The eXtensible Markup Language is a way to structure your data for sharing across sites. Some of the technologies that are crucial to the web like RSS (Real Simple Syndication) and Podcasts are special flavors of XML. The beautiful thing about XML is that you can easily roll your own for anything you need.
XML is easy to create because it’s a lot like HTML…except you can make up your own tags. Let’s say, for example that you’re putting together a feed for a list of songs playing at your own radio station. We’ll keep this simple, so we’ll just encode the name of the artist, the title of the song, plus the time when the song was played. We make up a couple of tags called
<artist> and wrap each of them around a
<song> tag. We’ll create a dateplayed attribute for each song with the date and time the song was played. You might encode something like that in this manner.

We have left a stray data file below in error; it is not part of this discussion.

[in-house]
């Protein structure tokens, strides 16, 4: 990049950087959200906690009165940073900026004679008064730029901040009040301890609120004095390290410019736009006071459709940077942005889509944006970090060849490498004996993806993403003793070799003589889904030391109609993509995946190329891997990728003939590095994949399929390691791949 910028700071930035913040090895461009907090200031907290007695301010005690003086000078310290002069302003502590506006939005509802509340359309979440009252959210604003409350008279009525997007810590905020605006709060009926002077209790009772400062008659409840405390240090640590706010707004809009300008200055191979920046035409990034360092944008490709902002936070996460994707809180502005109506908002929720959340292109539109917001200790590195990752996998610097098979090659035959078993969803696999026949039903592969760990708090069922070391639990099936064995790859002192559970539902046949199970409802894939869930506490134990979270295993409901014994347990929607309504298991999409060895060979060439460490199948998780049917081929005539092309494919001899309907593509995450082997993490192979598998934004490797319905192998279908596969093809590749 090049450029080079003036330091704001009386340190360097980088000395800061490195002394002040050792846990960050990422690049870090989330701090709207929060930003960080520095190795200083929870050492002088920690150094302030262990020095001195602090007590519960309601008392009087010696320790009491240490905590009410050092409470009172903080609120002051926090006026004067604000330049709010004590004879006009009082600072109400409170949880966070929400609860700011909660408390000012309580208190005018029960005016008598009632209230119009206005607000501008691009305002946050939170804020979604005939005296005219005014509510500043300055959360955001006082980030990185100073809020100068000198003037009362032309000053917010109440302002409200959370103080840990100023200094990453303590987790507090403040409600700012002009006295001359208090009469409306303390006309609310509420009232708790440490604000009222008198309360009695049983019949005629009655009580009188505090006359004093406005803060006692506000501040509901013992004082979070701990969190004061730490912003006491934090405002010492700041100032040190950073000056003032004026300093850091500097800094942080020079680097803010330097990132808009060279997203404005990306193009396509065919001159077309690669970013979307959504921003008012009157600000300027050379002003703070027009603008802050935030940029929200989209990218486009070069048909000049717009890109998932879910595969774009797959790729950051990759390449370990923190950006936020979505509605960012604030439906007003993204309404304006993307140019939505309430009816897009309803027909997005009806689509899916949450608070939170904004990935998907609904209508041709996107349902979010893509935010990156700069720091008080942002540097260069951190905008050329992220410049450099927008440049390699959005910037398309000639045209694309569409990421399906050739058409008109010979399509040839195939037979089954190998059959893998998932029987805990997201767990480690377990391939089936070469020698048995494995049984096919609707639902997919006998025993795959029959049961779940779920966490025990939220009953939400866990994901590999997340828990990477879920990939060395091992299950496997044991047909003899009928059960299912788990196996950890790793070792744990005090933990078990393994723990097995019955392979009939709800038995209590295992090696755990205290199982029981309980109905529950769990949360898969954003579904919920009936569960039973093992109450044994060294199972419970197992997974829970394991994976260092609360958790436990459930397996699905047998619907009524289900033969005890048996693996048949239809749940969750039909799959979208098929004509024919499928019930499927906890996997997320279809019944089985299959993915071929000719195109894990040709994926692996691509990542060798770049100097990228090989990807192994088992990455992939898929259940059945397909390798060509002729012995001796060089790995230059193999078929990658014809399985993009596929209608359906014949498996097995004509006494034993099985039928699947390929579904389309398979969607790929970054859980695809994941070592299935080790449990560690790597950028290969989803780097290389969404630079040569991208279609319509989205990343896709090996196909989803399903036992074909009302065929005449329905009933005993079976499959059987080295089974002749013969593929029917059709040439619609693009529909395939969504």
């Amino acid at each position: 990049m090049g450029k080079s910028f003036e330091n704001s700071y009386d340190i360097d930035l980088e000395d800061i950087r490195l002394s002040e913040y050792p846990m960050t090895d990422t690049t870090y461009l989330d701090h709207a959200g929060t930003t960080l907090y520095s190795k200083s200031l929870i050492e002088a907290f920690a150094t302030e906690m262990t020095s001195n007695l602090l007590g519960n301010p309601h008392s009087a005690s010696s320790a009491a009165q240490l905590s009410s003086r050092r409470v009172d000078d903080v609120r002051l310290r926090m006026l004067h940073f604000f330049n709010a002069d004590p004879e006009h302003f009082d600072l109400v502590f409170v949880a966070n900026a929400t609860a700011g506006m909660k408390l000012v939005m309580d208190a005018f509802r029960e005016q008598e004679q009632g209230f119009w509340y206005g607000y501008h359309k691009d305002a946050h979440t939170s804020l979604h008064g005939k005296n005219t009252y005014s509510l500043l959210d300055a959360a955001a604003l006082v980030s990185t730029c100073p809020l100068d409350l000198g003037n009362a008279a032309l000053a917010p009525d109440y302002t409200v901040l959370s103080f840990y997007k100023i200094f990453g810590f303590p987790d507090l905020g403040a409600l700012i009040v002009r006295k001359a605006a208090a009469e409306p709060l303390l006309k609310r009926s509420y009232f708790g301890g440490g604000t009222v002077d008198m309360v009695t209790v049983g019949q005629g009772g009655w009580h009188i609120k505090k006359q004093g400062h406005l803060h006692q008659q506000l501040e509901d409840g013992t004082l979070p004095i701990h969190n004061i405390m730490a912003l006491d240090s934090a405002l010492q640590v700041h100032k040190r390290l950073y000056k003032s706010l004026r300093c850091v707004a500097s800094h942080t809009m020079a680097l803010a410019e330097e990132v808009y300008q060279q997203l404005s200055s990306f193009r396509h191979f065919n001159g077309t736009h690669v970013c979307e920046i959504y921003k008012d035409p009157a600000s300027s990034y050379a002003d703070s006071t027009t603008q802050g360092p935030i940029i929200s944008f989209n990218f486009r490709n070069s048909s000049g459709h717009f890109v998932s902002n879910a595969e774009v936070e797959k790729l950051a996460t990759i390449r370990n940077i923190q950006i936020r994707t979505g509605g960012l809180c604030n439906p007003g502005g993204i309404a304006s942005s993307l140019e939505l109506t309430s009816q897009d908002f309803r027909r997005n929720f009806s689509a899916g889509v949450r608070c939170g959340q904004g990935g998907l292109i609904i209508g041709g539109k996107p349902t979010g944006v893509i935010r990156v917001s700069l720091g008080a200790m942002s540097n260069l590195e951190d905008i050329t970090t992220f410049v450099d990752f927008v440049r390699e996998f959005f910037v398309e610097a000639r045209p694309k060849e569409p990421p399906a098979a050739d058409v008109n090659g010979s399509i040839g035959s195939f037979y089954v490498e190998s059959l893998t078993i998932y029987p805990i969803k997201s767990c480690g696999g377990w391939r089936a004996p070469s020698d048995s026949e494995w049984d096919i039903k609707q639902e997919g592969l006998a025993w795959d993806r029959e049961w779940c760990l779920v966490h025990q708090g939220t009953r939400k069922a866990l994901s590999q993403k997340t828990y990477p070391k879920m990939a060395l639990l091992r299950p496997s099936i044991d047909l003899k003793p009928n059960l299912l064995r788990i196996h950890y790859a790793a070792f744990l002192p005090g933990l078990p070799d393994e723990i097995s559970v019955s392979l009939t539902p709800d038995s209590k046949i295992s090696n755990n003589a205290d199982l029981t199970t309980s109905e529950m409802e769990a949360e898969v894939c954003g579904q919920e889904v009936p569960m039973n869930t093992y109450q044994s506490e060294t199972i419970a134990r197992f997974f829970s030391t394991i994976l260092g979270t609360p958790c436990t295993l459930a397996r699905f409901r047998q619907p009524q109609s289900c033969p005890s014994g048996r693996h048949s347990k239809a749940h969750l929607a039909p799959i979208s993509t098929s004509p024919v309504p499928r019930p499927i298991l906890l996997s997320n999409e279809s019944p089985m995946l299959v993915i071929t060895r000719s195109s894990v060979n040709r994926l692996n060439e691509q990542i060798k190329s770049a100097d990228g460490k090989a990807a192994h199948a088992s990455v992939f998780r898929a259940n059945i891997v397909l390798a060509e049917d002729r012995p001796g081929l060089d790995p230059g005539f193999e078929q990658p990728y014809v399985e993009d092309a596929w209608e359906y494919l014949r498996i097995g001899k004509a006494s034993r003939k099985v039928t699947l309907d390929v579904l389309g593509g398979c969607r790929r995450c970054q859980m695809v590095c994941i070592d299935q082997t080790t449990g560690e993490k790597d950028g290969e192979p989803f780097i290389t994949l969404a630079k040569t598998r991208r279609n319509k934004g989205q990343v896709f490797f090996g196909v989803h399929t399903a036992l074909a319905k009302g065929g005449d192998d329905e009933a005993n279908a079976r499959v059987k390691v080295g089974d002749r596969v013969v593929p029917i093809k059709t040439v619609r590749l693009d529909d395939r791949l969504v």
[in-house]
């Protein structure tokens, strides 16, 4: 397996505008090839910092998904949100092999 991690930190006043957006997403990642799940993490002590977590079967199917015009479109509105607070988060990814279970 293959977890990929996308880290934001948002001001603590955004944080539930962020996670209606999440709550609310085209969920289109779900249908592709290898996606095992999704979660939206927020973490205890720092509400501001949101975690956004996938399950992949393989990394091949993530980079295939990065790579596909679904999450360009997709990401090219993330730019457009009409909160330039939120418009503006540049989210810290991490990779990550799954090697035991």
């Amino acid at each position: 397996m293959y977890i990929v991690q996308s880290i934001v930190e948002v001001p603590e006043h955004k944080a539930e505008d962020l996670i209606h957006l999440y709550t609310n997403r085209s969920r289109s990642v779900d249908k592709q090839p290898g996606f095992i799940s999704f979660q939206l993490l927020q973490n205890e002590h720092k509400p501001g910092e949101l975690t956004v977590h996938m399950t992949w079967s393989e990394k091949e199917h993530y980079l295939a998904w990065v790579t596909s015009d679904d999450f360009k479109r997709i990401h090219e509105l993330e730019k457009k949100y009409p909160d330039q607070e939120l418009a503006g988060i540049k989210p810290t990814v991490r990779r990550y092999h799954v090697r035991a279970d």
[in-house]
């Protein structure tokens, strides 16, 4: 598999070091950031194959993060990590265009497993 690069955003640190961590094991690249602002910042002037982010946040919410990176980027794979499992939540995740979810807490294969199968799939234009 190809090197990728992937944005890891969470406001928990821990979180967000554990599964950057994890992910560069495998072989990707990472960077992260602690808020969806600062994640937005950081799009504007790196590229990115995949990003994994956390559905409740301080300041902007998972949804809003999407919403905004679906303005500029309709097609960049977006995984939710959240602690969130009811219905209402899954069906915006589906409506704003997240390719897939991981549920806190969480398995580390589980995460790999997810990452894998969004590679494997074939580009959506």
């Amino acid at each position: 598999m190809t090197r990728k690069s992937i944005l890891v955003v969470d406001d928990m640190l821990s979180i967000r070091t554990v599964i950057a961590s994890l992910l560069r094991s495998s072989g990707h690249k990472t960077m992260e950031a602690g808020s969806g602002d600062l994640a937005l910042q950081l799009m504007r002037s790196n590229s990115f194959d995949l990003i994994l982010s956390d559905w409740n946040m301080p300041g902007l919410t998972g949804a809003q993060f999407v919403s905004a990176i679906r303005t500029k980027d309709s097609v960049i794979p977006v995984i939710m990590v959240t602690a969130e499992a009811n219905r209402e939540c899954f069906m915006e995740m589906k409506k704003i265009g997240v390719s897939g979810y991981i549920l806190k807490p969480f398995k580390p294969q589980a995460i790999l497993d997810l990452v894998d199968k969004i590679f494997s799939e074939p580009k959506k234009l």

There’s some rules that you have to adhere to when creating XML data. If you’re familiar with XHTML…you’ll be right at home with some of these, but let’s review them:
<Title>` is not the same as
<songs> tag above serves as our root element)
(&) and <
(<) and >
(>) signs) must be encoded.
To read and update, create and manipulate an XML document, you will need an XML parser. In PHP there are two major types of XML parsers: